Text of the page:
Saturday, November 16, 2013

Green Jobs

The Greening of the Job Market
* Today's article was written by Barbara parks - As founder of Green Career Tracks, Barbara specializes in career planning and tracking for people who care about the environment and want to work for a more sustainable future through conscious career choices. She has a solid track record as a career coach helping hundreds of individuals gain meaningful work that supports ecological, social and economic sustainability in a changing, challenging marketplace. She is frequently asked to speak on green jobs and career opportunities and is currently working to complete her second book, Your Green Parachute: How to Land a Good Job in the Growing Green Economy.
Visit her at

The green economy is growing rapidly, reshaping and revitalizing the American economy and job market. Its growth rate is, in fact, higher than that of the "non-green" economy; as a movement, it promises to rival the Industrial Revolution and the technological revolution in creating career opportunities.

That's good news for the ailing employment market. But it has everyone scrambling to understand what a green job market means, exactly. In an effort to capture the language of this revolution, media coverage has made "green" the hottest buzzword in the news today. We're informed about the green economy, green business, green careers, green jobs, and green collar jobs on a daily basis in all forms of media.

Unfortunately, these terms are used and misused in ways that create confusion rather than clarity. As a career coach specializing in careers in environmental industries and market sectors, I get calls and emails every day from jobseekers who want to align their commitment to creating a more sustainable world with the kind of work they do. The first words I most frequently hear are, "I'm confused. I don't know where to start."

I usually start by clarifying some terms that have been widely used and accepted within the industry:

Green careers are emerging from the growth and development of new industries and market sectors. From green building to renewable energy, waste management to natural resources management, sustainable agriculture to transportation to "smart growth," career professionals, professional associations, and educational and training programs are shaping new green career tracks.

Green business opportunities provide a process, a product, or a service that saves or re-uses natural resources. The variety of green entrepreneurial ventures is evidenced in local and national green business directories.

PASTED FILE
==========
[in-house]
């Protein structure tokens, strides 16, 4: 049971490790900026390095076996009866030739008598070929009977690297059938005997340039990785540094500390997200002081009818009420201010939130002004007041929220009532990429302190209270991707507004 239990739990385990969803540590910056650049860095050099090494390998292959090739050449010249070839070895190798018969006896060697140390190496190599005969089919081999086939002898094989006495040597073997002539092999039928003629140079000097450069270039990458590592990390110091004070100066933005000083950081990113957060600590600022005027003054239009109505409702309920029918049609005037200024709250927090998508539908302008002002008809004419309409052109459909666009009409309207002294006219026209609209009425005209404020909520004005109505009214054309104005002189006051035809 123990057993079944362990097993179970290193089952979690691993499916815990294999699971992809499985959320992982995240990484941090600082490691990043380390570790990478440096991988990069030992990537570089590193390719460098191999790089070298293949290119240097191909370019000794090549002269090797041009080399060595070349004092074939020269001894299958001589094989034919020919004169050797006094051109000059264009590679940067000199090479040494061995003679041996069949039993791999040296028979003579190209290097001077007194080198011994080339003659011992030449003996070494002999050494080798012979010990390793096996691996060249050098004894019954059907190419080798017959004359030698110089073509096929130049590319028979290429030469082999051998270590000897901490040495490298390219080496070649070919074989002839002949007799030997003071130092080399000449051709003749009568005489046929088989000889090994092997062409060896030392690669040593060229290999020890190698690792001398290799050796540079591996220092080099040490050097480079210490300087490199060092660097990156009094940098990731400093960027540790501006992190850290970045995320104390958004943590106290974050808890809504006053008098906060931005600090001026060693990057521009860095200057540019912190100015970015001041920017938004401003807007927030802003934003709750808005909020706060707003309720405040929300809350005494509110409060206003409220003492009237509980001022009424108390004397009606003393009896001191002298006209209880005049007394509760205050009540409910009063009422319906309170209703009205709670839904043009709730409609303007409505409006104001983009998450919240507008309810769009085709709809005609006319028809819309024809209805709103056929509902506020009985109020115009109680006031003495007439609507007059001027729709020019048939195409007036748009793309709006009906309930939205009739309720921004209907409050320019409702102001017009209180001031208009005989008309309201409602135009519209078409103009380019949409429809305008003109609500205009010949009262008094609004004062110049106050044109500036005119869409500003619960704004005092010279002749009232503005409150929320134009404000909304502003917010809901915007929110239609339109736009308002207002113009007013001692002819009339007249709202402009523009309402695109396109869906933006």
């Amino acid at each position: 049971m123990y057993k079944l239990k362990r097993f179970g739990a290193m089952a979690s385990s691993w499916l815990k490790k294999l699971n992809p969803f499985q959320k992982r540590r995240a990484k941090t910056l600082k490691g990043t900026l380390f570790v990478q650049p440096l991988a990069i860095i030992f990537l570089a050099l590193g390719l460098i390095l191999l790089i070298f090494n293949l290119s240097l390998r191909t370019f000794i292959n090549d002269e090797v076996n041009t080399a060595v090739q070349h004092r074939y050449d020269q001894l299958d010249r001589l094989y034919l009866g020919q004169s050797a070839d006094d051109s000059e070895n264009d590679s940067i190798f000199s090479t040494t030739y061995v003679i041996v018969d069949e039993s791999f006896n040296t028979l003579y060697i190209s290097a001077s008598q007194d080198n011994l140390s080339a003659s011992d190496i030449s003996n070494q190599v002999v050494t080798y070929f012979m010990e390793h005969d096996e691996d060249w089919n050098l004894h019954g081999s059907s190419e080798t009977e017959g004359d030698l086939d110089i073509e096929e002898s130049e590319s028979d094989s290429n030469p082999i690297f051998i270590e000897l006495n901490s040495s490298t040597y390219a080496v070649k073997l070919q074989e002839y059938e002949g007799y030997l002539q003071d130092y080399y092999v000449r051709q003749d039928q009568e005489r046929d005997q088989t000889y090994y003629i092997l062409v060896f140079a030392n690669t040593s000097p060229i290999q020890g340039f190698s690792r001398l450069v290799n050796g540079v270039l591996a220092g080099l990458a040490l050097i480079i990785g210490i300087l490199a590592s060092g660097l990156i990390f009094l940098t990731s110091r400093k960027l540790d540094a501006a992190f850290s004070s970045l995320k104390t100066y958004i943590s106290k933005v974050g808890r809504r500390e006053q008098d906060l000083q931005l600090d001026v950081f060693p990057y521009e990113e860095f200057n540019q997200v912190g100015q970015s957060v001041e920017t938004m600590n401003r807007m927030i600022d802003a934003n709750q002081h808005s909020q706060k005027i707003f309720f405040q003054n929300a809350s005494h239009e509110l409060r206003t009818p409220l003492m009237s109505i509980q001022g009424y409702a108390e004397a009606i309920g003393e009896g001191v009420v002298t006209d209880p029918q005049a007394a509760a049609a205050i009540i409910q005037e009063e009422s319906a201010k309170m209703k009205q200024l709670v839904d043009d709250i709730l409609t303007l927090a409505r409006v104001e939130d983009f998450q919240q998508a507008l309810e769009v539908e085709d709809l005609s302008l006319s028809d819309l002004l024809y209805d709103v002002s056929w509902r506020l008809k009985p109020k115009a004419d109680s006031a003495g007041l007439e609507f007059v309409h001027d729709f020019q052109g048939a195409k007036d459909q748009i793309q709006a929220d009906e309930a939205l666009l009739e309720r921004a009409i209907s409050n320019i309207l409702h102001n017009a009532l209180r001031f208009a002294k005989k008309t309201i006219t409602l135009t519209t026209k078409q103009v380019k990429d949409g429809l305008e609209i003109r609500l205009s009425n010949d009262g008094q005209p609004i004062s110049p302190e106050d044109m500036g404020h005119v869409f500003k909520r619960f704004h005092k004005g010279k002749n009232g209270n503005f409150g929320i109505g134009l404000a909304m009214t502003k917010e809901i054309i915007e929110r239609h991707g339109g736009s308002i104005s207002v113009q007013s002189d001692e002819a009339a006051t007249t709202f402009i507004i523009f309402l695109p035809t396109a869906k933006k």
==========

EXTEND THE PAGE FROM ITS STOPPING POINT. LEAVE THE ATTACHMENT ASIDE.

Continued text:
Green jobs are, essentially, any kind of work you can think of that promotes sustainability. The possibilities are unlimited, with new job titles being created daily in the hidden job market, though many jobseekers are holding tight until they see the hard data about job descriptions, salaries, hiring statistics, and training requirements.

Green-collar jobs are a subset of green jobs defined in the Green Jobs Act, which was included in the 2007 Energy Bill. Government-subsidized programs will provide $125 million a year for training in installation, repair, and maintenance type jobs aimed at helping minorities, low-income and hard-to-serve job seekers to "use the green economy as a pathway out of poverty.". For example, government regulations requiring buildings to be more energy efficient will create work retrofitting buildings all across America with solar panels and other renewable energy materials.

And then there's green stealth, a term referring to intentionally opting to work "undercover" in one's current job, advocating for sustainability principles and procedures within the company or organization.

After nailing down those basic terms, I advise my clients to focus less on the "g" word and more on what it represents in the job market. Greening the job market should provoke discussion and debate. We are far from having all the answers. 

At this point, we need to be out in the community asking the questions: 
What is a green job? 
Where are the green jobs? 
How can green jobs build strong, local economies?

Green may be the first word in describing jobs and careers that focus on the ideals of profit, people, and the planet, but it won't be the last. We have a long way to go before we solve the climate change crises and create a more environmentally-friendly, social, and just world.

We may even get a little green around the gills hearing the "g" word before the wave of the environmental movement becomes the norm and all business practices, careers, and jobs are naturally green.

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